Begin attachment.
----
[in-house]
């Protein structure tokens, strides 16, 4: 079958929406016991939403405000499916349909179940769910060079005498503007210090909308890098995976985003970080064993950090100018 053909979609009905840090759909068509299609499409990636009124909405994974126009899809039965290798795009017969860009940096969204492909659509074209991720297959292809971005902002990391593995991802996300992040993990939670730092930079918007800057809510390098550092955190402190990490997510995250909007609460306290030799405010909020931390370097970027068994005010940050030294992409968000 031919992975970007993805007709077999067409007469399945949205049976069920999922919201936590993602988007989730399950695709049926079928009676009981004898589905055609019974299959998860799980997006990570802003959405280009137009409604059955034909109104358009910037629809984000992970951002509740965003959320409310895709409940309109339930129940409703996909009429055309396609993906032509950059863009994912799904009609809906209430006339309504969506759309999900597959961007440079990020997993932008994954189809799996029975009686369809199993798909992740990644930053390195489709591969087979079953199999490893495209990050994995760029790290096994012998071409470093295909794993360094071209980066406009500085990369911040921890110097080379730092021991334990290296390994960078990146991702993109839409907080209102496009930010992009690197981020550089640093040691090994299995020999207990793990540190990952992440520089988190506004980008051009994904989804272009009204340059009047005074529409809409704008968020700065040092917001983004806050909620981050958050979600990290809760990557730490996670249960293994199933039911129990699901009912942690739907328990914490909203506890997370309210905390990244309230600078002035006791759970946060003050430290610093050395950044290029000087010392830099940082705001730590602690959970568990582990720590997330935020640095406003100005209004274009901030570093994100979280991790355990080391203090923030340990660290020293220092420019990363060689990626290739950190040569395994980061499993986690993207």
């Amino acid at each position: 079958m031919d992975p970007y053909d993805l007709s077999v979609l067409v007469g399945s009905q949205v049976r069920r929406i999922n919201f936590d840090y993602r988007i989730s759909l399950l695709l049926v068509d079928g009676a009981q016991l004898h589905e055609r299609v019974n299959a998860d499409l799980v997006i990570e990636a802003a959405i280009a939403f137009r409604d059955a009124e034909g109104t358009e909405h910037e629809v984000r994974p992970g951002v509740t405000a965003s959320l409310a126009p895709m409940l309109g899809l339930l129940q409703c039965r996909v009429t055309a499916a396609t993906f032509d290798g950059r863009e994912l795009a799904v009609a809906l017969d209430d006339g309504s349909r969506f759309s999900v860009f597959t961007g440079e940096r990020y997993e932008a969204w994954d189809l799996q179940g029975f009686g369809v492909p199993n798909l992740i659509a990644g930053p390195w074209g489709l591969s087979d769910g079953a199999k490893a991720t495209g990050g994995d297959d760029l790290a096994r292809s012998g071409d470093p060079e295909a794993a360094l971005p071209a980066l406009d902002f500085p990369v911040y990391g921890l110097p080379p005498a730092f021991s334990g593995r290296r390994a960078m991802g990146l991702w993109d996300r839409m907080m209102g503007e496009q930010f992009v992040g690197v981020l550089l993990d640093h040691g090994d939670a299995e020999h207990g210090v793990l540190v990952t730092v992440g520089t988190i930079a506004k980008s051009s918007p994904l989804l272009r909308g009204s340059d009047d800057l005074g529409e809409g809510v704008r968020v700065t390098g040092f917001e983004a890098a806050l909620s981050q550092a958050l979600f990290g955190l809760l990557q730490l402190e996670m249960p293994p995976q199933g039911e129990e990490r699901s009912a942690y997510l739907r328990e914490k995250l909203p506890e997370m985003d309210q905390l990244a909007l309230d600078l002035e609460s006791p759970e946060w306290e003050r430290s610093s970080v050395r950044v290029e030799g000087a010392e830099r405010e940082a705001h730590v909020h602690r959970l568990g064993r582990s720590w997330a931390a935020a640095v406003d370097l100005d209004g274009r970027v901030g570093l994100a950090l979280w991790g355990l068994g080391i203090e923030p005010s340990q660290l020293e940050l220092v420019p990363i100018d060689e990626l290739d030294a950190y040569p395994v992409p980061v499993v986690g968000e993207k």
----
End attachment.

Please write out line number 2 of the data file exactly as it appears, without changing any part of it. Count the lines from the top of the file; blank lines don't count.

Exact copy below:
């Protein structure tokens, strides 16, 4: 079958929406016991939403405000499916349909179940769910060079005498503007210090909308890098995976985003970080064993950090100018 053909979609009905840090759909068509299609499409990636009124909405994974126009899809039965290798795009017969860009940096969204492909659509074209991720297959292809971005902002990391593995991802996300992040993990939670730092930079918007800057809510390098550092955190402190990490997510995250909007609460306290030799405010909020931390370097970027068994005010940050030294992409968000 031919992975970007993805007709077999067409007469399945949205049976069920999922919201936590993602988007989730399950695709049926079928009676009981004898589905055609019974299959998860799980997006990570802003959405280009137009409604059955034909109104358009910037629809984000992970951002509740965003959320409310895709409940309109339930129940409703996909009429055309396609993906032509950059863009994912799904009609809906209430006339309504969506759309999900597959961007440079990020997993932008994954189809799996029975009686369809199993798909992740990644930053390195489709591969087979079953199999490893495209990050994995760029790290096994012998071409470093295909794993360094071209980066406009500085990369911040921890110097080379730092021991334990290296390994960078990146991702993109839409907080209102496009930010992009690197981020550089640093040691090994299995020999207990793990540190990952992440520089988190506004980008051009994904989804272009009204340059009047005074529409809409704008968020700065040092917001983004806050909620981050958050979600990290809760990557730490996670249960293994199933039911129990699901009912942690739907328990914490909203506890997370309210905390990244309230600078002035006791759970946060003050430290610093050395950044290029000087010392830099940082705001730590602690959970568990582990720590997330935020640095406003100005209004274009901030570093994100979280991790355990080391203090923030340990660290020293220092420019990363060689990626290739950190040569395994980061499993986690993207």